Cyprus should protect the adequacy of banks’ capital, and also improve the culture of payments.
Cyprus should protect the adequacy of banks’ capital, and also improve the culture of payments.

Cyprus Told to Reduce Bad Loans, Push Reforms

Cyprus Told to Reduce Bad Loans, Push Reforms

The International Monetary Fund on Thursday praised Cyprus for making progress since it exited a bailout regime but called on it to reduce bad loans and to press ahead with reforms.
In an assessment issued 15 months since the exit, the IMF board said the island’s banking system was recovering while employment and economic output were growing, AFP reported.
It added, however, that “these achievements have not yet resulted in significant reductions in the high levels of private-sector debt, nonperforming loans.”
Eurozone member Cyprus plunged into a financial crisis in 2013, leaving a number of its top banks insolvent and forcing it to negotiate painful bailout with international creditors. It has since recovered, after the government imposed harsh austerity measures in exchange for a loan of €10 billion (then $13 billion) from the IMF and European Union.
In its statement on Thursday, the IMF board also urged the government to push on with its privatization program which has stalled in recent months. Initial plans to sell off the state-run telecommunications company and the electricity authority have been put on the back burner.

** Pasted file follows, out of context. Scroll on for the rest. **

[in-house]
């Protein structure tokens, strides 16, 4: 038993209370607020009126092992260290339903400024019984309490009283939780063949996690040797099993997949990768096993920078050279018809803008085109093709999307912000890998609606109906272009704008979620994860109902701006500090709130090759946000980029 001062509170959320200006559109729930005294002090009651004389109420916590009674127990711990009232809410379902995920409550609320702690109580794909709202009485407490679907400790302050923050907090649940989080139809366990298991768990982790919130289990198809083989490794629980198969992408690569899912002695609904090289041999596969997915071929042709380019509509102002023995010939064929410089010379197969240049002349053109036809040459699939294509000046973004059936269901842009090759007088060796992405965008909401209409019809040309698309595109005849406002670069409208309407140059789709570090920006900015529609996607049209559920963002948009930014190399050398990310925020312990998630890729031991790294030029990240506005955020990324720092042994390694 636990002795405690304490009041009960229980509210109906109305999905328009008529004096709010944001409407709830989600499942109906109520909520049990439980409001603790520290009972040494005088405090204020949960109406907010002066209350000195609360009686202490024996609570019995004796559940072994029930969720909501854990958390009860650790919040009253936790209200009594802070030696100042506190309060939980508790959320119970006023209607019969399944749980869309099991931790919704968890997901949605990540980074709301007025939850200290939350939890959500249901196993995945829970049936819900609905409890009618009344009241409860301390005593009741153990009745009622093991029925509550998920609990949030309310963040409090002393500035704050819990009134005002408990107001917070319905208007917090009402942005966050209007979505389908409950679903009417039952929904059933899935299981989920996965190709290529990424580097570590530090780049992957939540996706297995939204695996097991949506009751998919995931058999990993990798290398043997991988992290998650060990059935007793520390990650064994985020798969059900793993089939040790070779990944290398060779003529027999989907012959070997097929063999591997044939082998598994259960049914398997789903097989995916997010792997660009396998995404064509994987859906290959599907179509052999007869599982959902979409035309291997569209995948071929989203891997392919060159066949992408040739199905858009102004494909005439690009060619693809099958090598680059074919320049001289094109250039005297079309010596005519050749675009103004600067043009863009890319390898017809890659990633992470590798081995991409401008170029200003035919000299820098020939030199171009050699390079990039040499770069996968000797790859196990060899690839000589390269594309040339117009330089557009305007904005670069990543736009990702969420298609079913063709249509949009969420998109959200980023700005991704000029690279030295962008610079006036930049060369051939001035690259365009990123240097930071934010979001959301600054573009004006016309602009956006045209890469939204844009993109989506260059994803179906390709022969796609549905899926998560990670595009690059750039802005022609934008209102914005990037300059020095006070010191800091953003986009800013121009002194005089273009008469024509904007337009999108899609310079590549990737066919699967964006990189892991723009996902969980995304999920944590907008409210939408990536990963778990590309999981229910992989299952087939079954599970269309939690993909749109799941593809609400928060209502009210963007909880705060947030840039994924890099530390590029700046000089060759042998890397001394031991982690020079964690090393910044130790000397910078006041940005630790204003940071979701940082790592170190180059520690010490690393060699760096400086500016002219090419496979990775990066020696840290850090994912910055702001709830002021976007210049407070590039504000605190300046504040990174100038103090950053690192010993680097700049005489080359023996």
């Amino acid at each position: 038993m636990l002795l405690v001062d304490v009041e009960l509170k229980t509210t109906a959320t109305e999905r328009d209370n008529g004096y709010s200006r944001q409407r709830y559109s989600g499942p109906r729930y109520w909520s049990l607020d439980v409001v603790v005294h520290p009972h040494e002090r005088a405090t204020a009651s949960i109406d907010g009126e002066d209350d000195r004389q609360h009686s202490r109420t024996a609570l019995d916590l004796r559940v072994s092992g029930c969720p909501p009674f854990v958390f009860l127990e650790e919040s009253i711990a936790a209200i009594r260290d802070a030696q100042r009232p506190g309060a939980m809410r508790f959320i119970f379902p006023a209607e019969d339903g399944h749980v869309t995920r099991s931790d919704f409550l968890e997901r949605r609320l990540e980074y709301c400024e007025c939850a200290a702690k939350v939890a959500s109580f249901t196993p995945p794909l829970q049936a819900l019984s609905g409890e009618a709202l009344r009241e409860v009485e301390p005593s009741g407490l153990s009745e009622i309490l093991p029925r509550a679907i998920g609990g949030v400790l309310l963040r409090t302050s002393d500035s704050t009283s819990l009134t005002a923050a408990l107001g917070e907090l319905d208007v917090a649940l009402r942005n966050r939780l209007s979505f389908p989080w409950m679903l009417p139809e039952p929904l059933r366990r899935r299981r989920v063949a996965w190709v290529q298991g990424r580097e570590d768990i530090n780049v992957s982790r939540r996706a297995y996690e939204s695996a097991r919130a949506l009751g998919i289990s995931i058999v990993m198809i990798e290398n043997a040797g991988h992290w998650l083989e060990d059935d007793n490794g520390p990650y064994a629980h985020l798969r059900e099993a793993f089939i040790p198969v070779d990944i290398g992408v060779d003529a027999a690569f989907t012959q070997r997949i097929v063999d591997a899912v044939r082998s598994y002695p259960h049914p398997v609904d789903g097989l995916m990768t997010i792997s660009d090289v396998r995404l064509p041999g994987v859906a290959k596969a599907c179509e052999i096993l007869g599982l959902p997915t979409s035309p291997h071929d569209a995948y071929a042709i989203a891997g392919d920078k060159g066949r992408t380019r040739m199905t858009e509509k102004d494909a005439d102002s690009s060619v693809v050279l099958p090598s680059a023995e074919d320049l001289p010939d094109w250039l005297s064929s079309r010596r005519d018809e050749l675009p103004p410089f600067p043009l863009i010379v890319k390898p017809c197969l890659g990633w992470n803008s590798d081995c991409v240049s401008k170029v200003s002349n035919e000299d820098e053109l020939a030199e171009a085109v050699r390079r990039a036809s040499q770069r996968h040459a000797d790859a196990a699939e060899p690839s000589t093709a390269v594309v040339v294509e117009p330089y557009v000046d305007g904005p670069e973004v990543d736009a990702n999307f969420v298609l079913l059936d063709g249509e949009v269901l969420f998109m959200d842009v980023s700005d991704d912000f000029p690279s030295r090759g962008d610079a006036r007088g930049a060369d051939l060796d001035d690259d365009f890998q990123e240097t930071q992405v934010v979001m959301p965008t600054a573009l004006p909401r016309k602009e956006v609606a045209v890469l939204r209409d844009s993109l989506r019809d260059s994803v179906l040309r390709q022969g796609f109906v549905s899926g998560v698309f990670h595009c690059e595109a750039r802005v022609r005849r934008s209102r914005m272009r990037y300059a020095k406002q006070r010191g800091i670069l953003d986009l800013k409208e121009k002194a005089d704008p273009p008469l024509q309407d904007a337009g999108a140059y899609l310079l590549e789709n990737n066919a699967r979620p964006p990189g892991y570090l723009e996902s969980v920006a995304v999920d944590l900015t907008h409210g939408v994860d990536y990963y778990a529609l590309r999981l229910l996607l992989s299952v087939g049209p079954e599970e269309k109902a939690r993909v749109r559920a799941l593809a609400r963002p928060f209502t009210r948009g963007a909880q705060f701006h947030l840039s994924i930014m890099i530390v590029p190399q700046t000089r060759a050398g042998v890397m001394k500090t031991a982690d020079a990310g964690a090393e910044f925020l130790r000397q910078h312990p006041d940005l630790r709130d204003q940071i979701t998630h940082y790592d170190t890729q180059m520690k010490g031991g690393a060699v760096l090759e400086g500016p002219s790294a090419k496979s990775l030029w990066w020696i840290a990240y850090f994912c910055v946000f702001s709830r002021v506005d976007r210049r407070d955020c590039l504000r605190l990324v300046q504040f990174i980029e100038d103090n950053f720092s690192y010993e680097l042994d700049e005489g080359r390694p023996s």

“Directors called for further efforts to curb public debt to create fiscal headroom and insulate the downward path of public debt from potential shocks,” said the IMF. “This could be achieved by saving over performance and windfall revenues and restarting stalled privatizations,” it added.
The IMF also recommended measures to reduce non-performing loans, improve credit allocation, protect the adequacy of banks’ capital, and also improve the culture of payments. The lender also called for the streamlining of court procedures for the settlement of claims and steps to ensure regulations encourage timely recognition of losses.
Cyprus Finance Minister Harris Georgiades welcomed the IMF’s assessment. “The IMF report is particularly positive and notes the remarkable progress that has been made in recent years, contributing to further strengthening investment confidence in our country and improving its creditworthiness,” he said. “The IMF’s suggestions are correct and should be noted.”
The Cypriot economy grew by 2.8% in 2016 and a similar growth rate is expected for this year, buoyed by an anticipated increase in tourism revenue.
The economy of bailed-out Cyprus expanded by a healthy 3.3% in the first quarter on a year-on-year basis, a growth beyond expectations, the finance ministry said recently.
The European Statistical Service, Eurostat, and the Cypriot Statistical Service, Cystat, also said in separate statements that the Cypriot economy grew 0.6% in Q1 relative to the Oct-Dec period.


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